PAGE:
Breaking down the big ideas (expectations) into smaller components
For those of you who have read my blog in the past, you know that I am a firm believer in the necessity of making learning outcomes explicit in the initial phase of the units I teach in PE. Getting our students to know and understand learning outcomes gives them the guidance and direction that they need to move forward with their learning journey. It provides them with a sense of purpose, but is this enough? I believe that there should be much more involved in the process of making learning outcomes explicit if we are to truly have a greater impact our our students' learning.
I like to try and vary up the ways in which I making learning outcomes explicit at the start of each unit. In my opinion, it doesn't have to happen on the very first class of a unit. We can allow some time to have important discussions related to the big ideas of a unit before moving into what it is that the students need to be specifically working on. The key is that we ask the right questions and always record the students ideas and thoughts as we go.
In the first couple of weeks of my current movement composition unit, my students and I had a number of important discussions related to the big ideas regarding how we can be successful in this unit. I took the time to record their thoughts, making these ideas visual by creating posters. You can see an example below.
As we move into the second half of this unit, the students are going to be able to design their own learning and explore a specific path of their choice. They will need to take the big ideas that we have discussed and to create a final routine focusing on an area of movement composition that interests them the most. At this point of the unit, it was essential for me to ensure that they really do understand the student learning outcomes for the unit. I pushed them to breakdown the big ideas and to describe what success looks like in each of these areas.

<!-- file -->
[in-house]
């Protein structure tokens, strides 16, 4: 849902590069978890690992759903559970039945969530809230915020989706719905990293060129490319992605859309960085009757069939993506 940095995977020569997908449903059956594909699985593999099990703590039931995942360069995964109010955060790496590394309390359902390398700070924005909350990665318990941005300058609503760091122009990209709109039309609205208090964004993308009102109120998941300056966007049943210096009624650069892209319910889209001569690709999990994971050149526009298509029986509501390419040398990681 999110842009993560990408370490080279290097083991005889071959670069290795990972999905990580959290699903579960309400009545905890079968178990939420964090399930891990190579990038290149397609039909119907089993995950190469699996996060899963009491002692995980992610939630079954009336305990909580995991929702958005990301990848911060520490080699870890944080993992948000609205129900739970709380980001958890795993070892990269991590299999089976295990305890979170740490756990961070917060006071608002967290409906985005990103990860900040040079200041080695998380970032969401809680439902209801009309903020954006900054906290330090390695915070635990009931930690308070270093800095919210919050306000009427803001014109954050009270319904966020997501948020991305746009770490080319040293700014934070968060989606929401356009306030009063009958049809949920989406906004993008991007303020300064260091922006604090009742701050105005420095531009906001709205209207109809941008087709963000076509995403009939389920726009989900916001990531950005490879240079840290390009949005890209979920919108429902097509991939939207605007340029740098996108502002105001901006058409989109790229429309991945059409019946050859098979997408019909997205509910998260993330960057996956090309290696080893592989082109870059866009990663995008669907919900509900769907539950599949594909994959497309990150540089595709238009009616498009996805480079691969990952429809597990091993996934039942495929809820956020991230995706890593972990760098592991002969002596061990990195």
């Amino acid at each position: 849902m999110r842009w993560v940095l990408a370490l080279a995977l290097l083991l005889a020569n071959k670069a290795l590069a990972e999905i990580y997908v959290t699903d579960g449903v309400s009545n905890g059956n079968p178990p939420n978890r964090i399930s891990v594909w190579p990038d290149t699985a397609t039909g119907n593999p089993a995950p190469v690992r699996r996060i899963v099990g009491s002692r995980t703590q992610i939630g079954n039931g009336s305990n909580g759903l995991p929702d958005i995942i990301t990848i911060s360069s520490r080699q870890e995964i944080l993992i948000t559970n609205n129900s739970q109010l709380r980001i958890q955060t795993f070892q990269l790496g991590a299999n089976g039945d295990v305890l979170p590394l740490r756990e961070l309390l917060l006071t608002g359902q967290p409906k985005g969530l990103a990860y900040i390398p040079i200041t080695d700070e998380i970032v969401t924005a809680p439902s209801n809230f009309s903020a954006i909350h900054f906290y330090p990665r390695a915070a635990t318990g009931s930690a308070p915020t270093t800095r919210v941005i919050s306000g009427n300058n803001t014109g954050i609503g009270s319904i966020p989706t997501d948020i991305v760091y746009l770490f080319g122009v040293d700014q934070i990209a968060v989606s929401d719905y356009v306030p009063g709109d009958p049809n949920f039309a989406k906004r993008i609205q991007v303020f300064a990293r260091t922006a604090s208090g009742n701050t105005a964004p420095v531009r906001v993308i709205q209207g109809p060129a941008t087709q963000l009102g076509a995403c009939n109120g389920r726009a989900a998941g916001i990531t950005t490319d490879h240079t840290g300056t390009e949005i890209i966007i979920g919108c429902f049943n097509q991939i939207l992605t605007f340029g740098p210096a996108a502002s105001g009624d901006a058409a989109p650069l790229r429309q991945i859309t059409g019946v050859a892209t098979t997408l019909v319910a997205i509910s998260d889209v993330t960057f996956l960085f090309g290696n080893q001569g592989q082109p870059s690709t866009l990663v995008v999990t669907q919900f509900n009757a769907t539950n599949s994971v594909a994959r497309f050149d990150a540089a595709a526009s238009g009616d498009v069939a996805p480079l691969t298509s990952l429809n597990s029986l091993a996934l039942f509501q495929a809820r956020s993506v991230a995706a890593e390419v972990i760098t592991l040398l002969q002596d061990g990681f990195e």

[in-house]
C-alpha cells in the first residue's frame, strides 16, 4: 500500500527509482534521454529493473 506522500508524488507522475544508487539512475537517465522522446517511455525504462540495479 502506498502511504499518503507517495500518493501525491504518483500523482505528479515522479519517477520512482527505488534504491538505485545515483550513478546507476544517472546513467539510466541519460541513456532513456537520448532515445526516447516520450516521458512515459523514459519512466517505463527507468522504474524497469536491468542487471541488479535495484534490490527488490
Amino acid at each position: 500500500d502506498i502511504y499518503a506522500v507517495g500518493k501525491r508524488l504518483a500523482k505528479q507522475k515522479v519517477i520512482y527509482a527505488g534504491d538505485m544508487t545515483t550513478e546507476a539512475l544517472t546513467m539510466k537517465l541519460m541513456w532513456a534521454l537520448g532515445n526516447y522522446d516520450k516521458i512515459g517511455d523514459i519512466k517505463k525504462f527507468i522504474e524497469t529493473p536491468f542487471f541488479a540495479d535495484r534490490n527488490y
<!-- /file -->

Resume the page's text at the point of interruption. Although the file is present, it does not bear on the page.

Through purposely planned questioning, I challenged the students to be clear and concise about what makes for success in movement composition. Whenever I take this approach, I can say with full certainty that the students are able to identify what the actual learning outcomes are in a unit. If they don't nail one of the big ideas, my questioning pushes them to think about other areas of movement composition which are important to consider. I ask them to describe 'observable' features of success.
Through our discussions this week, my grade 4/5 students were able to identify a number of criteria that are important for success in movement composition.
Teamwork, Planning, Body Control, Safety, Routines Looking Good, and the Importance of Practice
Identifying these outcomes was still not enough as we needed to breakdown considerations for success in these areas. As the students worked on partner balances, we took time every now and then to discuss what good teamwork looks like, why safety is important, how routines look good etc. I was able to use examples from their own routines to model important features of success such a the importance of good flow and rhythm. I didn't expect them to be able to breakdown these learning outcomes completely on their own, but was there the entire time to help guide them through this process.
Inquiry in Action
I believe that the questions that we ask and the learning environment that we set in our classes has great impact on whether or not our students can genuinely put inquiry into action. Allowing them ample opportunity to tune into the important learning outcomes can trigger the inquiry process and is worth a try if you haven't done so. You'll be surprised with the great ideas that they can come up with on their own. Check out our grade 4/5 student learning outcomes in movement composition. Thanks for reading and happy teaching!